Monday, June 10, 2013

Why I Write Short

Short stories are the  first thing I read in a magazine.  Always have.  Loved Brown's shorts as a kid but lukewarm otherwise.  Today I prefer a fat anthology of short stories over a long novel, although truthfully, I read both with the same enthusiasm.   This is probably why I've remained focused on the short form for most of my writing "career" - as if that meant more than dogged persistence and efficient use of spare time from working and family.

Economically speaking, writing short stories doesn't make a lot of sense.  The amount of work to conceptualize an idea, devise a credible plot, envision an environment --hell, a Universe!-- and then sweat each paragraph, sentence, and phrase down to its most elegant and economic form, takes a lot of work.  A good 5,000 work short story might be the result of over 30,000 words of draft, and many of those words repeated erasures, changes, and adjustments to an earlier draft. This repeated editing is necessary to get the prose just right, because in a short story every word has weight, every sentence is fraught with meaning, and every phrase has to move the story along.

A novelist, one of those garrulous bastards that churn out successive one hundred thousand word tomes, might deviate from the story to discuss some bit of ephemera, describe an object with exquisite prose, or characterize the protagonist with extensive backstory, each of these consuming pages and pages of words, words, words!  Such luxurious wasting of resources are denied the short story writer who must beat down anything that detracts from the momentum of the plot, that let's the reader's thoughts stray afield. No, the short story writer has to lash the reader ever forward lest they lose focus on the goal, a goal that much be achieved relatively quickly.  An editor once told me that the ideal story starts one microsecond before the epiphany and compresses that as much as possible.  Everything else, she said, is merely giving the reader enough information to understand the conclusion.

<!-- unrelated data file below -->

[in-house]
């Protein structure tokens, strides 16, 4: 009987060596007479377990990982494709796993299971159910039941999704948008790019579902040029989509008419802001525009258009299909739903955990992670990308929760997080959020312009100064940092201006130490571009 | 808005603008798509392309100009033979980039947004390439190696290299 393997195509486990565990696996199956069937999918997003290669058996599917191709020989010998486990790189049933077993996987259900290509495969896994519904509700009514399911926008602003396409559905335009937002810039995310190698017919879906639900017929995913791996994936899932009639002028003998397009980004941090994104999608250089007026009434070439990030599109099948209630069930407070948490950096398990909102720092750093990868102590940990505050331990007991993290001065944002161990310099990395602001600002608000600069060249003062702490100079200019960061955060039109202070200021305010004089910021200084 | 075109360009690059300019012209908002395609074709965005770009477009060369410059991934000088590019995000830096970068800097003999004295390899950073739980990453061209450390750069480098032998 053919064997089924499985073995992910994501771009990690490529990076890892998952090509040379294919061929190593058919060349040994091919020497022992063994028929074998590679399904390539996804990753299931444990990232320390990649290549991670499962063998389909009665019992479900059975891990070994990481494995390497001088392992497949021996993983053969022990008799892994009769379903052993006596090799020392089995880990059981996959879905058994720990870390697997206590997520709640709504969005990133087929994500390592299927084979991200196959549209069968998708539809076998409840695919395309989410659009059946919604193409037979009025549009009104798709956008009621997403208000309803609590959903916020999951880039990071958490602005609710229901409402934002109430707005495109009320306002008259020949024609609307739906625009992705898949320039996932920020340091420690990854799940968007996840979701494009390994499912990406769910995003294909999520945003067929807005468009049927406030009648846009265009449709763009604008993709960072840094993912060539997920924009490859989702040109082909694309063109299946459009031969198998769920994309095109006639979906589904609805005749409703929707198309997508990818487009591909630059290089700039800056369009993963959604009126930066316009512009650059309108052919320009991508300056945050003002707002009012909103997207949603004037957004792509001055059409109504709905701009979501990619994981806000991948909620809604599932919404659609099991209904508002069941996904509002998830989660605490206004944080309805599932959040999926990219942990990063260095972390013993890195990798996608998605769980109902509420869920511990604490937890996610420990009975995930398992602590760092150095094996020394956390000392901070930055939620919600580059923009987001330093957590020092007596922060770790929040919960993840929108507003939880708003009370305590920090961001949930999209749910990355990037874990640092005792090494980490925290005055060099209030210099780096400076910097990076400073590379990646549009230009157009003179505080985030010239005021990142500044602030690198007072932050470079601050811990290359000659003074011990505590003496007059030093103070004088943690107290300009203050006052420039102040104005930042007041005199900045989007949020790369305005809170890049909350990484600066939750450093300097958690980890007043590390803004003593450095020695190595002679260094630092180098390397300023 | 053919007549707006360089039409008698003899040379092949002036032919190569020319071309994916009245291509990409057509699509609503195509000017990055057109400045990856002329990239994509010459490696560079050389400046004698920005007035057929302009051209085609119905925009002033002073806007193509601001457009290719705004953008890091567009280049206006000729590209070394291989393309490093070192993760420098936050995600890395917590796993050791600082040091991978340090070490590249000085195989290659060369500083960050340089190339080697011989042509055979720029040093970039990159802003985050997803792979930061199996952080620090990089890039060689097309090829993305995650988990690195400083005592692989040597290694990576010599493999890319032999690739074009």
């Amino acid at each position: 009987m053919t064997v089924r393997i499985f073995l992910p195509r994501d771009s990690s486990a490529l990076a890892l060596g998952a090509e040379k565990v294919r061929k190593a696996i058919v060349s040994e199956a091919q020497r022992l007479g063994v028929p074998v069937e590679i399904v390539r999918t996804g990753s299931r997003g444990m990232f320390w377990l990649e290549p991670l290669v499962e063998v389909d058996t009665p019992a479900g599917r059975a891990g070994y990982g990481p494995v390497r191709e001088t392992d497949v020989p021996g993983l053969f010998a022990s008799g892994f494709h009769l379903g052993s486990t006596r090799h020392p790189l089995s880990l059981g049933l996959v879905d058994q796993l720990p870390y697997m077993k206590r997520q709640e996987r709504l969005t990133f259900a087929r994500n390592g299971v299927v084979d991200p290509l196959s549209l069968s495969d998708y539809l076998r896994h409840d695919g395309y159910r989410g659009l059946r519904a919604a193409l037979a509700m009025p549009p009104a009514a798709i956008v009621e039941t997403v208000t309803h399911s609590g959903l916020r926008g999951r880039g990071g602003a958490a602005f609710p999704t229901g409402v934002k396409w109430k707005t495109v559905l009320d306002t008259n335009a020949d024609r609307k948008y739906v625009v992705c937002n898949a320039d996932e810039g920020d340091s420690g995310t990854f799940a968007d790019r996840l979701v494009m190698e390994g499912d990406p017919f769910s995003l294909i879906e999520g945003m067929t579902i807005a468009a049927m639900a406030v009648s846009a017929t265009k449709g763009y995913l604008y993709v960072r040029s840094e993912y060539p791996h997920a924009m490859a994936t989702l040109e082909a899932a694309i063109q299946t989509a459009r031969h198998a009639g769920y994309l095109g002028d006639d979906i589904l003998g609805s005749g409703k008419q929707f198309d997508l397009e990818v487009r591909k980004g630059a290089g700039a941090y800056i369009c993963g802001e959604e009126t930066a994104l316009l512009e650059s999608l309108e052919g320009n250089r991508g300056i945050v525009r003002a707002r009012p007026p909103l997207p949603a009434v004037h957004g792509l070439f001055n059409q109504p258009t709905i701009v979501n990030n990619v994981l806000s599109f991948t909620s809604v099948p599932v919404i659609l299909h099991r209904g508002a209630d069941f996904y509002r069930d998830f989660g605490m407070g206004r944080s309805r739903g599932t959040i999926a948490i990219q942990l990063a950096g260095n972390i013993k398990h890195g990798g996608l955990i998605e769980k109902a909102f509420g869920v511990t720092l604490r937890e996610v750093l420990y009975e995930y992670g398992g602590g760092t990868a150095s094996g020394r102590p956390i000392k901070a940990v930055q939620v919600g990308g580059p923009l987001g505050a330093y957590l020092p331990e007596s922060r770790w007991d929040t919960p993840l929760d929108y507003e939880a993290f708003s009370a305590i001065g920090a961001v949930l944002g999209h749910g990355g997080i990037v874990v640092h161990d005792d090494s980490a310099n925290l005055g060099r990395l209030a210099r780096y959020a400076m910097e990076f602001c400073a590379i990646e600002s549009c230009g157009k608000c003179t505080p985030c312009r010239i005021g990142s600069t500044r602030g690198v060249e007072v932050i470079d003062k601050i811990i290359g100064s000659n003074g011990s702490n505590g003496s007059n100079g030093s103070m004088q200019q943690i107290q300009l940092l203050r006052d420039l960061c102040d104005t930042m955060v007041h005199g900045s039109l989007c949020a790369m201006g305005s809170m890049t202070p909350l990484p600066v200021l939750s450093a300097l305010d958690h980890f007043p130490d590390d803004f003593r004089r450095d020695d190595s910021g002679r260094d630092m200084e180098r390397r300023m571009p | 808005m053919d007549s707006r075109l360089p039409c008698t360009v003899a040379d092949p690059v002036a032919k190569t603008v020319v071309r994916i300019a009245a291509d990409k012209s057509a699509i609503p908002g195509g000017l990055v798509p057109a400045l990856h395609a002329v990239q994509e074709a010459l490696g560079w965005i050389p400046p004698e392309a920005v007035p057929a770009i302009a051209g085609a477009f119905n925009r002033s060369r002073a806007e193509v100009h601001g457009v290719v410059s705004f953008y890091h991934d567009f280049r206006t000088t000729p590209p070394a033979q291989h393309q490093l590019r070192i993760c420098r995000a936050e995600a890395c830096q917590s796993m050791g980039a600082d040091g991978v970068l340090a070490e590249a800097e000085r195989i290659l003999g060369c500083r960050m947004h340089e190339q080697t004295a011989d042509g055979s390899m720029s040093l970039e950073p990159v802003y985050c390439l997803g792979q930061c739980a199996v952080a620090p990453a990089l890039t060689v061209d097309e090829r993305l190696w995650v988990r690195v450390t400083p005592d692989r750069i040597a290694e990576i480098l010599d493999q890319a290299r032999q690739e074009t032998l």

So what is the reward for churning out short stories? It certainly isn't the compensation: word rates haven't significantly changed in thirty years and, compared to inflation, have fallen to fractional increments of a penny. But there are other non-economic rewards for writing short. First and foremost,  believe that short stories are the yeast in the science fiction loaf, the little thoughtful bits that move the field forward by introducing modest ideas, variations on a theme, or even ploughing new stylistic or technologic ground.  Those writers who do this consistently and well gain prestige among other writers and fans, even if they never become the GoH at a con.

Truth to tell is that I can't NOT write short stories, not when there are so many fascinating ideas to write about!


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